As Brazil took on Japan in their last friendly before the men’s Olympic football we got a rare glimpse into the future, both the immediate one and a future slightly further away. On the one hand we saw the team that are odds on to win the Olympic men’s football tournament, on the other we saw a team of players that could make up a substantial swathe of the Seleção’s senior side for several years to come.
The starting line-up that took to the field in on Saturday was close to the one that most would expect to see for Brazil’s first match against Iraq on Thursday and is one that would strike fear into almost any senior side in international football.
A much vaunted front three of Neymar, Gabriel Jesus and Gabriel Barbosa is a truly terrifying prospect for the assembled opposition. Not that one should overlook other departments. A defence including Marquinhos of PSG and great young full-backs in Douglas Santos and Zeca, and a midfield containing Thiago Maia and Rafinha are no laughing matter.
The formation, a very clear 4-3-3, was also a look at what we might come to expect from Brazil in years to come. It is only a slight change on the 4-2-3-1 that has been popular with coaches of the Seleção for at least the past decade but it seems to suit the new generation of players much better and will fit Tite’s preference for playing with only one specialist holding midfielder. The new manager was at the game and would have been watching carefully.
In Goiânia on Saturday this young team was easily strong enough to overcome a Japan side that had simply come to contain the threat as best they could.
After a slow first five minutes the boys in the famous yellow shirt took control of ball and space, starting to toy with Japan like a cat with a slowly dying mouse. Ten minutes in, midfielder Felipe Anderson burst into the area and was brought down by the Japanese centre half, a clear penalty in the minds of everyone apart from the man with the whistle who pointed defiantly to the edge of the six-yard box for a goal kick.
The pressure continued to grow and Felipe Anderson again popped up in the opposition area, crashing a shot towards goal only to be thwarted by a fine Nakamura stop, low to his right. Half chances followed for Gabriel Barbosa and Neymar as well as clear heading opportunity for Barcelona’s Rafinha Alcântara, after some fine work from Neymar, which slid agonisingly wide of the upright.
The breakthrough finally came just after the half-hour mark; Barbosa accelerating through the middle like a greyhound out of the traps before seeing his deflected shot curl beyond Nakamura and into the goal. It was nothing less than the Brazilians deserved.
Moments later Thiago Maia, ostensibly the most defensive of Brazil’s midfield three, proceeded to curl a shot beyond the despairing dive of Nakamura, only to see his effort shake the crossbar and bounce high into the sky.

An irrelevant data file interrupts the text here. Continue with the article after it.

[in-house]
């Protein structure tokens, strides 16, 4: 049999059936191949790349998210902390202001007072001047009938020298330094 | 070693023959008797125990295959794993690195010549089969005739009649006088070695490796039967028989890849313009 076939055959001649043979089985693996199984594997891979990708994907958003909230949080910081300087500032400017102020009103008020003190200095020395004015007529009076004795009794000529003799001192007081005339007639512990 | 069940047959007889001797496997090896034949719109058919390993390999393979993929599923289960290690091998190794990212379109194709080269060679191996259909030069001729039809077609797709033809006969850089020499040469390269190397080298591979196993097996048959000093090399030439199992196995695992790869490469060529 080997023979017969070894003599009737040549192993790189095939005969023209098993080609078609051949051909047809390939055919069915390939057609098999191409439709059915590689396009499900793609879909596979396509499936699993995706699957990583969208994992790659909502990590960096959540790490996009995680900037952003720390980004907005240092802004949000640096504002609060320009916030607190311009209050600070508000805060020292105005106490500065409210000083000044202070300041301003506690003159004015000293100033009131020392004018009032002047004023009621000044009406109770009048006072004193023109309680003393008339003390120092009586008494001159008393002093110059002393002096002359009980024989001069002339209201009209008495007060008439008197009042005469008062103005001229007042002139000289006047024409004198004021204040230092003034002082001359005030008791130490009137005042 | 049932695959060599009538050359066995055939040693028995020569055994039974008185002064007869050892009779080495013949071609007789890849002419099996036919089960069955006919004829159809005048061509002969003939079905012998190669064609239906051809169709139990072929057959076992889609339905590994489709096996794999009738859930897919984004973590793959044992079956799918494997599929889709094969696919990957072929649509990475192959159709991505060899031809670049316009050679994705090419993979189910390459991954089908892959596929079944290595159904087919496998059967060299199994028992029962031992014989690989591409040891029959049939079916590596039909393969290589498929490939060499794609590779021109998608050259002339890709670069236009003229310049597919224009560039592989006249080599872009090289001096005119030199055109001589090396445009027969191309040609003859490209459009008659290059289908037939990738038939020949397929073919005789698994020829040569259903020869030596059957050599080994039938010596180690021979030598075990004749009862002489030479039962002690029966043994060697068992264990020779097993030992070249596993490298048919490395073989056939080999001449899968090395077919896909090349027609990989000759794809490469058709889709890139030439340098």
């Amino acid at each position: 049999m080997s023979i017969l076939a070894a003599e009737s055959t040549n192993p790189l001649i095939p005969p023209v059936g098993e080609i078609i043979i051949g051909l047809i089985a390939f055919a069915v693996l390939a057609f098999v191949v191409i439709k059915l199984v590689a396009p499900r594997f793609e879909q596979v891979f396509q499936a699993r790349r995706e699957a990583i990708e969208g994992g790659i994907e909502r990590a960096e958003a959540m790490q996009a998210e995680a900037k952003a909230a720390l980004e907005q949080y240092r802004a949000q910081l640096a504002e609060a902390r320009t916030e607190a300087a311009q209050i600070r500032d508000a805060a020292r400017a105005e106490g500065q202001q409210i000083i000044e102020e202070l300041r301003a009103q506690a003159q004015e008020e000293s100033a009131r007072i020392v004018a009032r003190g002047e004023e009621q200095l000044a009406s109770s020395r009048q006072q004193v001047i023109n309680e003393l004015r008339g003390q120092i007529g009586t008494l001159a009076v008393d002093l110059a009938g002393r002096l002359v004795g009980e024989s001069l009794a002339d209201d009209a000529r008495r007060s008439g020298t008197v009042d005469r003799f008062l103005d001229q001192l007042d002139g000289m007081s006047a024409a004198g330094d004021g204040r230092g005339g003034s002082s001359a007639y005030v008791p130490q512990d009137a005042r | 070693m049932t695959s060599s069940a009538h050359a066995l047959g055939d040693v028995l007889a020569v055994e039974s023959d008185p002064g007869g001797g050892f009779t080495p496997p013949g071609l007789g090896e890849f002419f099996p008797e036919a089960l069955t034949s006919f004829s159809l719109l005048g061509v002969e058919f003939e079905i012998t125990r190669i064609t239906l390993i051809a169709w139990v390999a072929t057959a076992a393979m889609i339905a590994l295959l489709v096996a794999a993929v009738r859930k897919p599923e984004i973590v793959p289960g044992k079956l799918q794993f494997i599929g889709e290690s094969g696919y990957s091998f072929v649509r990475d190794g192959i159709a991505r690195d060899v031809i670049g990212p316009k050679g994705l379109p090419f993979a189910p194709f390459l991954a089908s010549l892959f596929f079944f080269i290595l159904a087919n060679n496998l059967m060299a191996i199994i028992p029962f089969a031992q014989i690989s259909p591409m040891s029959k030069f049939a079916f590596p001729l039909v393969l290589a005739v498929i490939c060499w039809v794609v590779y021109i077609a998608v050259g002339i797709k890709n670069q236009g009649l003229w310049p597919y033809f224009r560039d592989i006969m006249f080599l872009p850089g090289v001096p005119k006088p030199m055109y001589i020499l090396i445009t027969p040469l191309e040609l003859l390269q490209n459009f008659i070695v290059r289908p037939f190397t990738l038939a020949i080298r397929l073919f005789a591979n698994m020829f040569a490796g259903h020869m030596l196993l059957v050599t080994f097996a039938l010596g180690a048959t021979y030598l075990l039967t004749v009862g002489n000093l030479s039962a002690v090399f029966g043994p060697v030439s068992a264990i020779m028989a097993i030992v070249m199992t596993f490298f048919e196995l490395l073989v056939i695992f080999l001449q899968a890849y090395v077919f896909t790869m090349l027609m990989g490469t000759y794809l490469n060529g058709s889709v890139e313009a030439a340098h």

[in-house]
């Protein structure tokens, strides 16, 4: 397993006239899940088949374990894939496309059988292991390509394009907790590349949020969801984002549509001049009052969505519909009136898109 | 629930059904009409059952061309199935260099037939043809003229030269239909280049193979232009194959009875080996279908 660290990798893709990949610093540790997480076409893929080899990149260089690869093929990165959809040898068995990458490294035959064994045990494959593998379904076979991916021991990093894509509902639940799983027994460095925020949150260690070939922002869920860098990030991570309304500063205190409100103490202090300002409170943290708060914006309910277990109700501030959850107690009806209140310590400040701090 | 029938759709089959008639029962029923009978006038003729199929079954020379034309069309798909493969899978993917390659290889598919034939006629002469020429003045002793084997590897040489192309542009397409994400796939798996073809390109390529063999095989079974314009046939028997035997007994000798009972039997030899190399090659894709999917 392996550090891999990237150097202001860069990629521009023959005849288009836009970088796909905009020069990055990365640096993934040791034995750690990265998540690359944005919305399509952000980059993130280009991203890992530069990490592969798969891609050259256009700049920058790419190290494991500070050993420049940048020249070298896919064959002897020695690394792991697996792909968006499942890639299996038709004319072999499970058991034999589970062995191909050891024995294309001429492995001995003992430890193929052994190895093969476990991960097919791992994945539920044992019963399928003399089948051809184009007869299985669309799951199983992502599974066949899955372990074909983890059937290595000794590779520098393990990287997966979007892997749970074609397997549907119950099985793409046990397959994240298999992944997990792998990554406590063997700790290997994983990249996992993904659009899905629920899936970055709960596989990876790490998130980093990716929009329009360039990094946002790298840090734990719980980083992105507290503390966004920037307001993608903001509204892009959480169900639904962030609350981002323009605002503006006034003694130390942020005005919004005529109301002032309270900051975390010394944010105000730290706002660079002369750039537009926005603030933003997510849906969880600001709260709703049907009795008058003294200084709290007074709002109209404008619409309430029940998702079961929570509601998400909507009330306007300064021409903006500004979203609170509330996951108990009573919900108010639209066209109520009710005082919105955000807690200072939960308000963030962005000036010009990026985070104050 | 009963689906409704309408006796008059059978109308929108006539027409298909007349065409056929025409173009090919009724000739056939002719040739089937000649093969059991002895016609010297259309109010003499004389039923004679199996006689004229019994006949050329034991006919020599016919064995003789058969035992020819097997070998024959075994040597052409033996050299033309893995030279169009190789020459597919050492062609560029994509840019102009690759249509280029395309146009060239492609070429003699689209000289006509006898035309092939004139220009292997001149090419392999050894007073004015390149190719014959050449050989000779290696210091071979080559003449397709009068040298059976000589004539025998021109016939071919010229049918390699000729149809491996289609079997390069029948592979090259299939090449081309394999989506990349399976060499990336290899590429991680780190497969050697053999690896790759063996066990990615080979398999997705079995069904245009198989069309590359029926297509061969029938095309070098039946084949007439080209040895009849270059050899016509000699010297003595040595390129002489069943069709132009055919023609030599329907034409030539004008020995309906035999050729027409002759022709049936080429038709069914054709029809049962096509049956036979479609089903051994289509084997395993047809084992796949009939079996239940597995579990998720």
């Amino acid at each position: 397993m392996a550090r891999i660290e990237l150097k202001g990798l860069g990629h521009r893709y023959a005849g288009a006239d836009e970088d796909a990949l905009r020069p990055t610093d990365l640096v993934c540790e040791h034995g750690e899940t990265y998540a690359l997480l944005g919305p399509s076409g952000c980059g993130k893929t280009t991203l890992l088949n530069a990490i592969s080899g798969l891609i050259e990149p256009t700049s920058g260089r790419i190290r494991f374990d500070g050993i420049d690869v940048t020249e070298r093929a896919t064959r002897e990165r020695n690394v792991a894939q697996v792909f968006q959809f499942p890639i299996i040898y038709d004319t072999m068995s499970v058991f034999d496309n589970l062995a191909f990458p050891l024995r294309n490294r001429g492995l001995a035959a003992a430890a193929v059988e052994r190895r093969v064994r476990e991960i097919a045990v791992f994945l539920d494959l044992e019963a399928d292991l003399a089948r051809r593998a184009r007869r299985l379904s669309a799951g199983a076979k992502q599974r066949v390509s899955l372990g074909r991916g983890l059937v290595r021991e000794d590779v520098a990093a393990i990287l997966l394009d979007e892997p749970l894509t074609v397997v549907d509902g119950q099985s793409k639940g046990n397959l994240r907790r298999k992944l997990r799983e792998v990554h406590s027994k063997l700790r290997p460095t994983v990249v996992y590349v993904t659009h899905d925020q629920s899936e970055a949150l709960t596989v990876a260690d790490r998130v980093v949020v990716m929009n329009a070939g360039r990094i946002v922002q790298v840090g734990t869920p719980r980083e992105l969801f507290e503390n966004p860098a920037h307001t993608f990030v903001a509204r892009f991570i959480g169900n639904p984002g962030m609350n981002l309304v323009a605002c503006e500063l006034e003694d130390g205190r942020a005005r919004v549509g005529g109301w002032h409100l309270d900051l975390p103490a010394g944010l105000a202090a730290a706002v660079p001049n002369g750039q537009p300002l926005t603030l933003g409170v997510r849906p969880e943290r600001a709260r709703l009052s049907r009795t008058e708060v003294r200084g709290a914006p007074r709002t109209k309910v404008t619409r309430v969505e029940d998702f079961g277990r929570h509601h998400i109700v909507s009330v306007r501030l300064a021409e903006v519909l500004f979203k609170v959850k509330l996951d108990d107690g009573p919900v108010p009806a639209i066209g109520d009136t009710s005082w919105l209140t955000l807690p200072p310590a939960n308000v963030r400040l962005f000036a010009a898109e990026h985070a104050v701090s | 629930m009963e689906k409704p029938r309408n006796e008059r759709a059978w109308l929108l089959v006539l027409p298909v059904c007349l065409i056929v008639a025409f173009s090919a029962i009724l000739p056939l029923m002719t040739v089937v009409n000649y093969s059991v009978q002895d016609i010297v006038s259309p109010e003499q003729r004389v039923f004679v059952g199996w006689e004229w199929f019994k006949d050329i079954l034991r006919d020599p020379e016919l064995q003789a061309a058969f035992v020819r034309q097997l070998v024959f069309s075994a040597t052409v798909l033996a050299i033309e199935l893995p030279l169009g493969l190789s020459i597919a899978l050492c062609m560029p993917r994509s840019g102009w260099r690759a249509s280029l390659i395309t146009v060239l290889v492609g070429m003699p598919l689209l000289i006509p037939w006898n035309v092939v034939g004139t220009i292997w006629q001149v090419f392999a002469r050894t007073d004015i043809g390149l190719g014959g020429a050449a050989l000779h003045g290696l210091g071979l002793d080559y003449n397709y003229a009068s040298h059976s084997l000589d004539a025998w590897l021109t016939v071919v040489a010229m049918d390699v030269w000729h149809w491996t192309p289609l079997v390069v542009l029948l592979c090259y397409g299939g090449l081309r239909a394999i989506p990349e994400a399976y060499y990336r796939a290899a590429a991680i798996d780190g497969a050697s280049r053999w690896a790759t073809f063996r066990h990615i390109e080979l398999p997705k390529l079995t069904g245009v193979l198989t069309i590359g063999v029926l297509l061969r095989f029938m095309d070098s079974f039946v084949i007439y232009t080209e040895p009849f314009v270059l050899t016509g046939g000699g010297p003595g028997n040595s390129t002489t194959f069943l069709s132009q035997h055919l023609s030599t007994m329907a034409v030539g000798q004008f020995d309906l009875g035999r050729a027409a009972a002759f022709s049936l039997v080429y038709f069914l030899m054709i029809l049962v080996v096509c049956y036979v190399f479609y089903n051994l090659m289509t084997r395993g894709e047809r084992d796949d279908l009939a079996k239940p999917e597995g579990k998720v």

Brazil were continuing to threaten and Neymar shook the woodwork once more with a delightful free-kick before the second goal arrived. Five minutes before the interval Marquinhos rose the highest to powerfully head a Neymar corner into the net and take the game beyond the reach of the Japanese youngsters.
Renato Augusto and Luan of Grêmio entered during half-time, taking the places of Rafinha and Felipe Anderson, and effectively making the formation a 2-4-4, with the full-backs pushed into midfield, defence deemed entirely unnecessary.
With the changes the game lost a bit of its impetus and rhythm; the Japan team were even able to put their feet on the ball a little at the start of the second half. Uilson, who had been a spectator in the Brazil goal, was even forced into his first save after 53 minutes.
As is the way in international friendlies several more substitutions followed for both sides and the game died long before the referee blew his whistle. Brazil did create some more chances in the closing stages, and could easily have had another, but the cut and thrust they had shown in the first period was lost.
They had, however, already shown enough to convince all in attendance that this is a team completely capable of taking home the coveted gold medal, the only international award missing from Brazil’s sparkling trophy cabinet.
Additionally, the team had perhaps done a little to convince some in attendance that the future for the senior Seleção is not a bleak as has recently been made out. There are some fine young players coming through and a new style is perhaps starting to emerge to counter the turgid football seen under Dunga. There is still a long way to go to repair the damage done in the past two years but a home Olympic gold medal with a potential-filled squad would be a very good start.